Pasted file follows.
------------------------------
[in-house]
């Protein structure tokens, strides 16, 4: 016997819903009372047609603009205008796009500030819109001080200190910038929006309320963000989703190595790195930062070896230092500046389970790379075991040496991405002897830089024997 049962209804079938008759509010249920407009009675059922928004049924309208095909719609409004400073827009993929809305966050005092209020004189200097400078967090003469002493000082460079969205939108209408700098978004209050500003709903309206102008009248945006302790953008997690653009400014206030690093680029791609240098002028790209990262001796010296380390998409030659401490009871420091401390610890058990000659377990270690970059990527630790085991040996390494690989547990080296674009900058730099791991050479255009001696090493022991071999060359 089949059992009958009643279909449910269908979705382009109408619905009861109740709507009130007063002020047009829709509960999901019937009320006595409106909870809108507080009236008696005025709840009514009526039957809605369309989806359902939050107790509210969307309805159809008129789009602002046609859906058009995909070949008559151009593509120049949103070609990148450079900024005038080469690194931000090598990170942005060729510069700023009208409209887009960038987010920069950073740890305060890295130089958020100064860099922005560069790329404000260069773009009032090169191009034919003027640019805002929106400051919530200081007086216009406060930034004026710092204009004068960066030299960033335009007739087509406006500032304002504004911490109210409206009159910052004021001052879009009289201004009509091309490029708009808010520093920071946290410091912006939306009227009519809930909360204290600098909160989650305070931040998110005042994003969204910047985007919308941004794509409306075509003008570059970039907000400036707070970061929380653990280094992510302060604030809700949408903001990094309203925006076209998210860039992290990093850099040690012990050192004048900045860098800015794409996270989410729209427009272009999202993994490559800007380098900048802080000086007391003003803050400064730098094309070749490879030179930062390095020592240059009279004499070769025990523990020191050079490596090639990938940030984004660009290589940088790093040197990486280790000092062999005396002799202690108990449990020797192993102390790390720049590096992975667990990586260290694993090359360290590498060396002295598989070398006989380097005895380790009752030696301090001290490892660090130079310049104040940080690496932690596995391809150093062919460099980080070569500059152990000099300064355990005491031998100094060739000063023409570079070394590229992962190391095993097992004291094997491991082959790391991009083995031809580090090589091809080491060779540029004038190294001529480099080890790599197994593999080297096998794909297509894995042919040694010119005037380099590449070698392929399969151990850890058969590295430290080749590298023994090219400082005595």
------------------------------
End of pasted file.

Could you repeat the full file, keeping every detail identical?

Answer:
[in-house]
């Protein structure tokens, strides 16, 4: 016997819903009372047609603009205008796009500030819109001080200190910038929006309320963000989703190595790195930062070896230092500046389970790379075991040496991405002897830089024997 049962209804079938008759509010249920407009009675059922928004049924309208095909719609409004400073827009993929809305966050005092209020004189200097400078967090003469002493000082460079969205939108209408700098978004209050500003709903309206102008009248945006302790953008997690653009400014206030690093680029791609240098002028790209990262001796010296380390998409030659401490009871420091401390610890058990000659377990270690970059990527630790085991040996390494690989547990080296674009900058730099791991050479255009001696090493022991071999060359 089949059992009958009643279909449910269908979705382009109408619905009861109740709507009130007063002020047009829709509960999901019937009320006595409106909870809108507080009236008696005025709840009514009526039957809605369309989806359902939050107790509210969307309805159809008129789009602002046609859906058009995909070949008559151009593509120049949103070609990148450079900024005038080469690194931000090598990170942005060729510069700023009208409209887009960038987010920069950073740890305060890295130089958020100064860099922005560069790329404000260069773009009032090169191009034919003027640019805002929106400051919530200081007086216009406060930034004026710092204009004068960066030299960033335009007739087509406006500032304002504004911490109210409206009159910052004021001052879009009289201004009509091309490029708009808010520093920071946290410091912006939306009227009519809930909360204290600098909160989650305070931040998110005042994003969204910047985007919308941004794509409306075509003008570059970039907000400036707070970061929380653990280094992510302060604030809700949408903001990094309203925006076209998210860039992290990093850099040690012990050192004048900045860098800015794409996270989410729209427009272009999202993994490559800007380098900048802080000086007391003003803050400064730098094309070749490879030179930062390095020592240059009279004499070769025990523990020191050079490596090639990938940030984004660009290589940088790093040197990486280790000092062999005396002799202690108990449990020797192993102390790390720049590096992975667990990586260290694993090359360290590498060396002295598989070398006989380097005895380790009752030696301090001290490892660090130079310049104040940080690496932690596995391809150093062919460099980080070569500059152990000099300064355990005491031998100094060739000063023409570079070394590229992962190391095993097992004291094997491991082959790391991009083995031809580090090589091809080491060779540029004038190294001529480099080890790599197994593999080297096998794909297509894995042919040694010119005037380099590449070698392929399969151990850890058969590295430290080749590298023994090219400082005595």